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Personal property tax can be more mind-boggling in these states

Great literature is full of head-scratchers. Some questions are tough to answer: the Sphinx’s riddle in Oedipus Rex, the lead casket that contains Portia’s picture in The Merchant of Venice, Gollum’s brainteasers in The Hobbit.

Property tax compliance can be just as puzzling, and getting it right in some states can be more complex than in others.

This blog post sheds light on what makes personal property tax compliance in certain states particularly tricky.

The personal property tax forms and procedures conundrum

Filing property tax returns is the first hurdle your company must overcome if you do business in any of the 37 states that tax tangible personal property. The number of states swells to 41 when you include those that require utility companies and certain other large businesses to file returns at the state level.

Unfortunately, if your business operates in multiple locations, you can’t simply file a single return and consider it a one-and-done deal. Instead, you must file returns in each county where you have property like computers, equipment, or furniture. This helps explain why many companies find property tax compliance time-consuming.

Idaho, New Mexico, Maine, and Rhode Island are just a few states where counties don’t use state-created, standardized return and depreciation forms. And in some cases, like Virginia, counties will not accept the state form. Businesses that file in those states need to contact each jurisdiction to ensure they have the correct forms.

Filing procedures and deadlines also vary across jurisdictions. Some states and counties are introducing e-filing (e.g., California, New Mexico, South Carolina, and Maricopa County, Arizona), while others still require taxpayers to file by mailing paper returns. 

You can even encounter complexity when it comes time to remit property tax. States have different fiscal years, which can impact due dates. Michigan bills seasonally in summer and winter. Oregon offers the option to pay in up to three installments, with discounts available. Determining how you pay and when you pay can impact your bottom line.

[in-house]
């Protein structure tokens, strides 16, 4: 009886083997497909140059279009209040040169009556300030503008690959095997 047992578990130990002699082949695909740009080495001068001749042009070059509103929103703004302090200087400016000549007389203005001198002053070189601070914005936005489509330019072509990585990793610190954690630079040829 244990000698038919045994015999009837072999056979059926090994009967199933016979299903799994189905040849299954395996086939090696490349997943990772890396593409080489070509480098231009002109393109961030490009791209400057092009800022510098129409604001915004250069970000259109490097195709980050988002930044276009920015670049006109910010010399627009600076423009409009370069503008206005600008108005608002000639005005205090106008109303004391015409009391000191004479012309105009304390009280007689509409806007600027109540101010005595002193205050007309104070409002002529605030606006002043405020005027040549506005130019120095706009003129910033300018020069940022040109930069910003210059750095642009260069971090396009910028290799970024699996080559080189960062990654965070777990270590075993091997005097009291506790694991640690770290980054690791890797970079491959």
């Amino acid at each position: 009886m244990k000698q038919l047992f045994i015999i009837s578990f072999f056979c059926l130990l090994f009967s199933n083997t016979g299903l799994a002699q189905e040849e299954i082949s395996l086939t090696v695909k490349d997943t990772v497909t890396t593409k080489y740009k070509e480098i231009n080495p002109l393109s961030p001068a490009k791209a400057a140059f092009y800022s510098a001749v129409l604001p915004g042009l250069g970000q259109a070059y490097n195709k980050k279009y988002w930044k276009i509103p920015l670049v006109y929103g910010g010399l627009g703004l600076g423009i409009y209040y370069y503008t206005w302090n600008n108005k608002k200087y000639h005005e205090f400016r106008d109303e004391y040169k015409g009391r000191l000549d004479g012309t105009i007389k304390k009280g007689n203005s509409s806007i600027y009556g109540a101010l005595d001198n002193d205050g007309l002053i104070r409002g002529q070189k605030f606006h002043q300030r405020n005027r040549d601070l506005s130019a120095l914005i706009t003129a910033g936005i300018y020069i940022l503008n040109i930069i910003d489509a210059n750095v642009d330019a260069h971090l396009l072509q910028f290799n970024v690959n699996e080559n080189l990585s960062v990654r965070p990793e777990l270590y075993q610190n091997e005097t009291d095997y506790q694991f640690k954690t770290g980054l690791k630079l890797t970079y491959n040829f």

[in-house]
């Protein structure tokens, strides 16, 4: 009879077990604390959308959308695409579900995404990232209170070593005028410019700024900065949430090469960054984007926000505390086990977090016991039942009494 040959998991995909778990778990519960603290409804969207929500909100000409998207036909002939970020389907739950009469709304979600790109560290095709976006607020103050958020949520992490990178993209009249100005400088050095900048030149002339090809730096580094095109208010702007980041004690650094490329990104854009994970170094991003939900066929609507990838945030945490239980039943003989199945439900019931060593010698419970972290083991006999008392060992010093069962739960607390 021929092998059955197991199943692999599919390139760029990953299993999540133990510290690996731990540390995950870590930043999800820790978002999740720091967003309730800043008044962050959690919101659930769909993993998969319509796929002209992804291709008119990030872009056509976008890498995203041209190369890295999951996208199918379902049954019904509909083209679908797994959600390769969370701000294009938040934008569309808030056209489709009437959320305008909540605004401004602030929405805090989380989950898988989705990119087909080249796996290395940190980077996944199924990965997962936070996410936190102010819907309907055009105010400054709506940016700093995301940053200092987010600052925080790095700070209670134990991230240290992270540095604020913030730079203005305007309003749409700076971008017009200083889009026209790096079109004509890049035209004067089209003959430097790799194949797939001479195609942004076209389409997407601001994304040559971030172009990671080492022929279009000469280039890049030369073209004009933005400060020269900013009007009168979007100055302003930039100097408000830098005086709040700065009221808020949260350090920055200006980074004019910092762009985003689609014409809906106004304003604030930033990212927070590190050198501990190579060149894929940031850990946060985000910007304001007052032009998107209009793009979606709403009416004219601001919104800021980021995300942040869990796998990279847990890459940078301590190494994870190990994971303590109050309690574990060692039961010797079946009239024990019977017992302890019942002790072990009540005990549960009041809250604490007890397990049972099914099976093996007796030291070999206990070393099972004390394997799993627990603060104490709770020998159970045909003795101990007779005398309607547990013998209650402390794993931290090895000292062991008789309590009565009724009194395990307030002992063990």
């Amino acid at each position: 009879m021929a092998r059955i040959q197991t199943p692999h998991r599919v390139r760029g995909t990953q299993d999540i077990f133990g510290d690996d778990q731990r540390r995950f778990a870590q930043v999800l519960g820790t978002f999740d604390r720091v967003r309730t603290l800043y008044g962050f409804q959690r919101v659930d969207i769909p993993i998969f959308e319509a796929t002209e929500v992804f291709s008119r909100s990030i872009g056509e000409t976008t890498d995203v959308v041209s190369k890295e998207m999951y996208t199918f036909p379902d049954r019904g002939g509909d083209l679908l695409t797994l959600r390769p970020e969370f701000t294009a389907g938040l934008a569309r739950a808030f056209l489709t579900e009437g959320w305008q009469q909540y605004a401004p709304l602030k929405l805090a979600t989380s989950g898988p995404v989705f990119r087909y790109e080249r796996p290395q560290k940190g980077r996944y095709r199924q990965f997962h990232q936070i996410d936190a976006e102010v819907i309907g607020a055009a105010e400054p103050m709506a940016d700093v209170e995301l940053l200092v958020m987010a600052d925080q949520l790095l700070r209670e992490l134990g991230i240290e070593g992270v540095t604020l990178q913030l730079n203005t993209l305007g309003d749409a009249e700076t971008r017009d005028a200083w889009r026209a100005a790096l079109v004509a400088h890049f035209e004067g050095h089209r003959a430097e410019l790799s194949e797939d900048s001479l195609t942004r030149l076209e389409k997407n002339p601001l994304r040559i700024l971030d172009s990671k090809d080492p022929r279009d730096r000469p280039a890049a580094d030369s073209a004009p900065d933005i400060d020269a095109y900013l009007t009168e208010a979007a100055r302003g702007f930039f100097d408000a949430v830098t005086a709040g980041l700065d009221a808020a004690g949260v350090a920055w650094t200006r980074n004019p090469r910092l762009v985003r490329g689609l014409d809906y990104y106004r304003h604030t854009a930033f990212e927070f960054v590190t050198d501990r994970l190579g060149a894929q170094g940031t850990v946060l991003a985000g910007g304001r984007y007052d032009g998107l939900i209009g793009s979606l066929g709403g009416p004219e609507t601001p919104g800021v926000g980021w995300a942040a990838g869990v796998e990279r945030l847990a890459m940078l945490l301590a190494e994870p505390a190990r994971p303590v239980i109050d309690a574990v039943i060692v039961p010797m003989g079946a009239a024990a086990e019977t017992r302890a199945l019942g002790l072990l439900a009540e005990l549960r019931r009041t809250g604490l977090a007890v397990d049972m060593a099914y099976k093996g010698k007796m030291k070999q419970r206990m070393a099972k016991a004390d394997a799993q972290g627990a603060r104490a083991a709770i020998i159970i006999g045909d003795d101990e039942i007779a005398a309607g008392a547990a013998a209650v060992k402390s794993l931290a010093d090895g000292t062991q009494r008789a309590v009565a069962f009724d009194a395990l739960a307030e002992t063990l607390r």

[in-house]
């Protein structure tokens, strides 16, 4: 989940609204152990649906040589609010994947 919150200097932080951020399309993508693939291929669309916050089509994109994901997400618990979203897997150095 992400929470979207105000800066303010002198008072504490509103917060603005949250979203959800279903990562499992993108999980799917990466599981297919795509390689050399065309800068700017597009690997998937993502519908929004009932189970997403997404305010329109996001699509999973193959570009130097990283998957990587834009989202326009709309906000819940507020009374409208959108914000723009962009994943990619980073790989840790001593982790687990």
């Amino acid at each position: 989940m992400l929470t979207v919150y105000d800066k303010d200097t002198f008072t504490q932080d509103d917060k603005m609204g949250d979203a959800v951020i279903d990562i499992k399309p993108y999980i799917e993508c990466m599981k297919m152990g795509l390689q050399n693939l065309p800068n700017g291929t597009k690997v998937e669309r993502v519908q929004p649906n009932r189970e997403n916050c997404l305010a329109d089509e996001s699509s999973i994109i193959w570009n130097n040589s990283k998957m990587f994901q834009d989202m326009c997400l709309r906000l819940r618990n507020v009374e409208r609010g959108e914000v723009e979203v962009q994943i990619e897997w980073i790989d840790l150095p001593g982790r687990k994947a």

The enigma of determining personal property taxability

From a filing perspective, consider yourself lucky if you only file in a jurisdiction that taxes all personal property; your return is comparatively simple. Businesses often encounter another level of complexity when filing their returns: determining what property is taxable and what isn’t. 

Take Arizona, for example. Counties there start with the premise that everything is taxable unless exempt. Businesses filing in Arizona will want to do their homework to know if they qualify for exemptions. 

While material personal property is taxable in Missouri, any associated installation costs, freight costs, or sales and use tax isn’t subject to property tax. Businesses that aren’t aware of the rule or don’t have a breakdown of the costs associated with their purchase may inadvertently report the total purchase price. Making that mistake can increase their assessments and result in paying more tax than they owe.

The depreciation and valuation in property tax assessments quandary

After you file your return, the assessor will send you a notice of assessed value. State laws require that assessors appraise personal property at its fair market value. However, jurisdictions use different depreciation methods to determine your assets’ worth.

Texas has 254 counties, each following a different property tax depreciation schedule. If your business has multiple locations in Texas, you must be aware of these varying schedules.

Your notice of assessed value is the assessor’s opinion of what your personal property is worth and may differ from the actual value due to your company’s particular circumstances. In many cases, explaining your situation when you file your return or later filing an appeal can be helpful. But steering assessors away from mass appraisal techniques isn’t always easy. States in New England tend to be more set in their ways, including Massachusetts, New Hampshire, New York, and Rhode Island.

Crack the code with Avalara Property Tax

If property tax compliance makes your head spin, why not leave it to an expert? Avalara Property Tax simplifies personal property tax through automation. The solution maintains assessor forms and depreciation schedules, tracks due dates, and prepares and files returns. With compliance in check in even the trickiest states, you’re freed up to focus on your top business priorities and mull over Wordle during your coffee break.

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